Actually, the neoliberalism now etched in stone within the EU Treaties were instigated via the Single European Act, which was a massive revision to the Treaty of Rome – lots of supply-side stuff contained in the SEA driven by of all persons one Margaret Thatcher. Within a pure UK perspective, our experience of modern neoliberal economic prescriptions began with the Sterling Crisis and consequent IMF emergency loan of 76, which came with many strings attached, namely a massive reduction of State expenditure, this austerity, combined with the fallout from the Oil Crisis resulted in the infamous Winter of Discontent in the UK in late 78 to early 79. And of course, the 79 election gave us Thatcher – it is the supply-side structural reforms, now etched in marble in EU Treaties, particularly those associated with Monetary Union, that are causing massive issues. I must concede, as Bill Mitchell has detailed, that the EEC/EU has been obsessed with monetary union since the late 60s, whilst Jaques Delors, in conjunction with Thatcher, ensured we have a wonderful neoliberal entity, one out of kilter with political realities emerging across Europe since the GFC of 2008. Oh, and I’m in favour of Capital Control’s particularly having witnessed first hand the Asian Financial Crisis of 1998.

    Reply
    1. Tim Smyth

      I don’t want to be to argumentative but didn’t the Single European Act in part lead to the removal of customs controls on the NI-ROI border which in turn led to the Good Friday Agreement.

      **I am increasingly of the view that NI is an anchor chain around the politics of the UK. At some level Labour and Corbyn are more consistent in supporting Irish unification but as a practical matter I have seen little sign that Labour and Corbyn are actually doing anything to make this happen.

      As to capital controls again I think the acid test is whether anyone in the UK whether they are Clyde, Christopher, or Corbyn are willing to impose capital controls between Northern Ireland and the Republic of Ireland and deal with the practical consequences of doing so. If you don’t impose capital controls between NI and ROI well imposing capital controls between the rest of the UK and anywhere else is useless because all the capital will flow out of the UK through NI and the ROI.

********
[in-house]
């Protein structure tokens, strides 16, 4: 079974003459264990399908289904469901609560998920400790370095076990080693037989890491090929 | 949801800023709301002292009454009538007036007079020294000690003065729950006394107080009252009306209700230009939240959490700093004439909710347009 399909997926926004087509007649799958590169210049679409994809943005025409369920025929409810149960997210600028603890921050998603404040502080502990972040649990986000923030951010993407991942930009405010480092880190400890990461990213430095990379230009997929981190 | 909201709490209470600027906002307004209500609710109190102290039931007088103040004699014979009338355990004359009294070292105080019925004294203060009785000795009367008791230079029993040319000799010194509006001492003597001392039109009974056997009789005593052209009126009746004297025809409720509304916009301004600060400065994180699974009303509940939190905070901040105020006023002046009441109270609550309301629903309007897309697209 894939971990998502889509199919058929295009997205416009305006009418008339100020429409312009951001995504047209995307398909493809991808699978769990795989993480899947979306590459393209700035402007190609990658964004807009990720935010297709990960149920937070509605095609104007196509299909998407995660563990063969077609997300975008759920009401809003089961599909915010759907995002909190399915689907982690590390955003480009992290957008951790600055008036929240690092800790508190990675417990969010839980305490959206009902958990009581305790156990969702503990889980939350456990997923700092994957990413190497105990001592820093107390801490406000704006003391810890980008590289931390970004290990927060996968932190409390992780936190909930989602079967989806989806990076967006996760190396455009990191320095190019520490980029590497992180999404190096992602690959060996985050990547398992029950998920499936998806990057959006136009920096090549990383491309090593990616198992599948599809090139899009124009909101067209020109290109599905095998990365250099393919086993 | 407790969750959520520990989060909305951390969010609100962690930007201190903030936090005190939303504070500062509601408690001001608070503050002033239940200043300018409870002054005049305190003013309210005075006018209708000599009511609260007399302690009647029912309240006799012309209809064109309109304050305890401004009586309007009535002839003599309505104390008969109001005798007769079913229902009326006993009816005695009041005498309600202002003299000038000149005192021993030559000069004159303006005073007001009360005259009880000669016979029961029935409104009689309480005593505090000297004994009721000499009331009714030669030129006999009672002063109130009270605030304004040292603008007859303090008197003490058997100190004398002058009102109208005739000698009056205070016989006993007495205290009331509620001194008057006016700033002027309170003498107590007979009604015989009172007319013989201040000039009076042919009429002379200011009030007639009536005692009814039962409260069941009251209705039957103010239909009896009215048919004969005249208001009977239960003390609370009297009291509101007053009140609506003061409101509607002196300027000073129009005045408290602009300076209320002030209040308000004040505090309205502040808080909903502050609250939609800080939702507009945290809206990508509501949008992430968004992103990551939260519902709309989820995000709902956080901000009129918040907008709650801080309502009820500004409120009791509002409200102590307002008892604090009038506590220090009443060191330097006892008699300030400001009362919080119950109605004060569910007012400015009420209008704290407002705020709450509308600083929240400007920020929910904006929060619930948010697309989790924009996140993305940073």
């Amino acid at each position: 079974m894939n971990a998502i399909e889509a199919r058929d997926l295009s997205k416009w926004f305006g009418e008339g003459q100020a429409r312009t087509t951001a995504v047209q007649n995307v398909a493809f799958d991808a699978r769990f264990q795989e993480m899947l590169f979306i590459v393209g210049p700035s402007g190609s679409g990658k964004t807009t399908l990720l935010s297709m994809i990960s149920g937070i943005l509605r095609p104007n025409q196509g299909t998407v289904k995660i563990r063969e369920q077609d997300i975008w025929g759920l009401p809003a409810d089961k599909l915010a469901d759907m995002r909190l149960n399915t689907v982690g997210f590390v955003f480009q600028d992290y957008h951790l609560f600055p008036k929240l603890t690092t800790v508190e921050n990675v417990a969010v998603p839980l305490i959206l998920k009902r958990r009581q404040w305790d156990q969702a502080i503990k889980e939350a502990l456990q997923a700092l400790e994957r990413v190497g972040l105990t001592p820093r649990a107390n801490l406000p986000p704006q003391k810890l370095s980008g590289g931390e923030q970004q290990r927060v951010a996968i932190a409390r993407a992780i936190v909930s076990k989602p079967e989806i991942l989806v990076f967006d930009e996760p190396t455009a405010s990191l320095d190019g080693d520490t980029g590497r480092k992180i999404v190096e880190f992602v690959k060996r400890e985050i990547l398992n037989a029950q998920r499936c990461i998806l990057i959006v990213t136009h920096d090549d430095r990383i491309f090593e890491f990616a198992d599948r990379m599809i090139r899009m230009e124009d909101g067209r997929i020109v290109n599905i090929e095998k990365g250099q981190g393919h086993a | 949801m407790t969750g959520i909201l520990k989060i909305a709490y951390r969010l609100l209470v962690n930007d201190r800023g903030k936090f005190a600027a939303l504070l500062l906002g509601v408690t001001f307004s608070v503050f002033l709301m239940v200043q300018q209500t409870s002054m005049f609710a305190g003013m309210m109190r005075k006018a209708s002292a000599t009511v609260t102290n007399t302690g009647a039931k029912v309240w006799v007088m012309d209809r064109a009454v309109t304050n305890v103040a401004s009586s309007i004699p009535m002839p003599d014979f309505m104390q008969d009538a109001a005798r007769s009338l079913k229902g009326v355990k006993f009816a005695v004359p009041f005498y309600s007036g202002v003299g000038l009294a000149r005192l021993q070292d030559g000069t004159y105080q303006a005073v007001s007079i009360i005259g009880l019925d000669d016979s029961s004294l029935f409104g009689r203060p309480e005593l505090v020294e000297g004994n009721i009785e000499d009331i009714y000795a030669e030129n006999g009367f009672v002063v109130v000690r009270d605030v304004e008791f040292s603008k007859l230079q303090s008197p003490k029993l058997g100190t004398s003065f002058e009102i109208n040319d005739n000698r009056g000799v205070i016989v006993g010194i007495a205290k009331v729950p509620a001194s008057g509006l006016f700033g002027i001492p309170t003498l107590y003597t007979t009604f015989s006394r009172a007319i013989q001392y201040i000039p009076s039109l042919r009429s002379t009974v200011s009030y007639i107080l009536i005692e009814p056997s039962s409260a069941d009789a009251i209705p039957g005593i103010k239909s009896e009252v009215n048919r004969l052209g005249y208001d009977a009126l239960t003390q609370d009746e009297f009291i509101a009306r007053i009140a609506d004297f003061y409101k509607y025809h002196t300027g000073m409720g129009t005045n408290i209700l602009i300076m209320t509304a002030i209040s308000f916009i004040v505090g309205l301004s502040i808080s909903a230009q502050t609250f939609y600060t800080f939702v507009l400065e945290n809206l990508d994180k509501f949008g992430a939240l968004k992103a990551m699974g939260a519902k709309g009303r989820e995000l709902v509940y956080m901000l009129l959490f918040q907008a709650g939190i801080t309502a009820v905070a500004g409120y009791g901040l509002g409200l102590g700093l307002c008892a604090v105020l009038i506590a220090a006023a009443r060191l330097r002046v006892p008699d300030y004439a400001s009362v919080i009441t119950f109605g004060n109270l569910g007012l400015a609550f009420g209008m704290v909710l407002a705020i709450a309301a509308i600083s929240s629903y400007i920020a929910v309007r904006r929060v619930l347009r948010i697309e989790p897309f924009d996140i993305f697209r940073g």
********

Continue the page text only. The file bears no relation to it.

I did see Corbyn speech in Lisbon and he did get a good response but is anyone in that room going to change their allegiance away from the Republic of Ireland towards Corbyn based on ideological affinity. The biggest a Corbyn govt has on this front is they probably woudn’t be dependent on the DUP like May. On the otherhand Corbyn and Labour is very highly likely to be dependent on SNP votes which is whole different can of worms.

      Reply
      1. Christopher Dale Rogers

        Tim,

        The majority I kick around with are certainly not ‘Unionists’, thus most believe Ireland should be united, which kinda nullifies concerns about Capital Controls between NI and Ireland, further, the Good Friday Agreement is sacrosanct on the Left, which unlike our Tory chums, has zero intent of disrupting either the GFA or annoying our Irish neighbours.

        Reply
  12. ChristmasAtRU

    I’m thinking it’s “Open Letter to Jeremy Corbyn” time! Yves? Lambert? (like the letter to Soros?)

    ;-)

    #StockingStuffer

    Reply
  13. dingus